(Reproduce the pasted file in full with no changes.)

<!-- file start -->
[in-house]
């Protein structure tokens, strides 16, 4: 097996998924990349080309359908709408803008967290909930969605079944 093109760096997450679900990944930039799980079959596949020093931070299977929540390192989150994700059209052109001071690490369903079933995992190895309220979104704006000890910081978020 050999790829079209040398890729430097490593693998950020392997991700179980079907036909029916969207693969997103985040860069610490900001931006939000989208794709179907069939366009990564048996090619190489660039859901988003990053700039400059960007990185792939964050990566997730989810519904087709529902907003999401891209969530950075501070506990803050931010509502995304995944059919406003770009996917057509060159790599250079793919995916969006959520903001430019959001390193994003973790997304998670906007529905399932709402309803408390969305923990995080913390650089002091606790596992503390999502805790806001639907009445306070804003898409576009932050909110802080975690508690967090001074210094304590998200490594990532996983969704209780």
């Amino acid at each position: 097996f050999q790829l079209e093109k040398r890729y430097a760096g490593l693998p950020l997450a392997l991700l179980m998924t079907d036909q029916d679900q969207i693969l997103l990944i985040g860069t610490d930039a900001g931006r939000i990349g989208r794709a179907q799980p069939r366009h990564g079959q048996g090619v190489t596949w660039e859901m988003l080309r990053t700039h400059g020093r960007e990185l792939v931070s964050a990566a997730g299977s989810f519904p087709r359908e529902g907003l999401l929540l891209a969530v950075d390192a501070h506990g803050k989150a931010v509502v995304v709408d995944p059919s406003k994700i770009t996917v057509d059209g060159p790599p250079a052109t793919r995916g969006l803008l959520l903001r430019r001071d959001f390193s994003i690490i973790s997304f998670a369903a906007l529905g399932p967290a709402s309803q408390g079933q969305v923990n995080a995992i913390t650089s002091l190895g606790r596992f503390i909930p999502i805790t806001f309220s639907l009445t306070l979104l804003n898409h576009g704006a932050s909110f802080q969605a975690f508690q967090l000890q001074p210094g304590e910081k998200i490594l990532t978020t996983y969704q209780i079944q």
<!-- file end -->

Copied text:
[in-house]
């Protein structure tokens, strides 16, 4: 097996998924990349080309359908709408803008967290909930969605079944 093109760096997450679900990944930039799980079959596949020093931070299977929540390192989150994700059209052109001071690490369903079933995992190895309220979104704006000890910081978020 050999790829079209040398890729430097490593693998950020392997991700179980079907036909029916969207693969997103985040860069610490900001931006939000989208794709179907069939366009990564048996090619190489660039859901988003990053700039400059960007990185792939964050990566997730989810519904087709529902907003999401891209969530950075501070506990803050931010509502995304995944059919406003770009996917057509060159790599250079793919995916969006959520903001430019959001390193994003973790997304998670906007529905399932709402309803408390969305923990995080913390650089002091606790596992503390999502805790806001639907009445306070804003898409576009932050909110802080975690508690967090001074210094304590998200490594990532996983969704209780």
């Amino acid at each position: 097996f050999q790829l079209e093109k040398r890729y430097a760096g490593l693998p950020l997450a392997l991700l179980m998924t079907d036909q029916d679900q969207i693969l997103l990944i985040g860069t610490d930039a900001g931006r939000i990349g989208r794709a179907q799980p069939r366009h990564g079959q048996g090619v190489t596949w660039e859901m988003l080309r990053t700039h400059g020093r960007e990185l792939v931070s964050a990566a997730g299977s989810f519904p087709r359908e529902g907003l999401l929540l891209a969530v950075d390192a501070h506990g803050k989150a931010v509502v995304v709408d995944p059919s406003k994700i770009t996917v057509d059209g060159p790599p250079a052109t793919r995916g969006l803008l959520l903001r430019r001071d959001f390193s994003i690490i973790s997304f998670a369903a906007l529905g399932p967290a709402s309803q408390g079933q969305v923990n995080a995992i913390t650089s002091l190895g606790r596992f503390i909930p999502i805790t806001f309220s639907l009445t306070l979104l804003n898409h576009g704006a932050s909110f802080q969605a975690f508690q967090l000890q001074p210094g304590e910081k998200i490594l990532t978020t996983y969704q209780i079944q």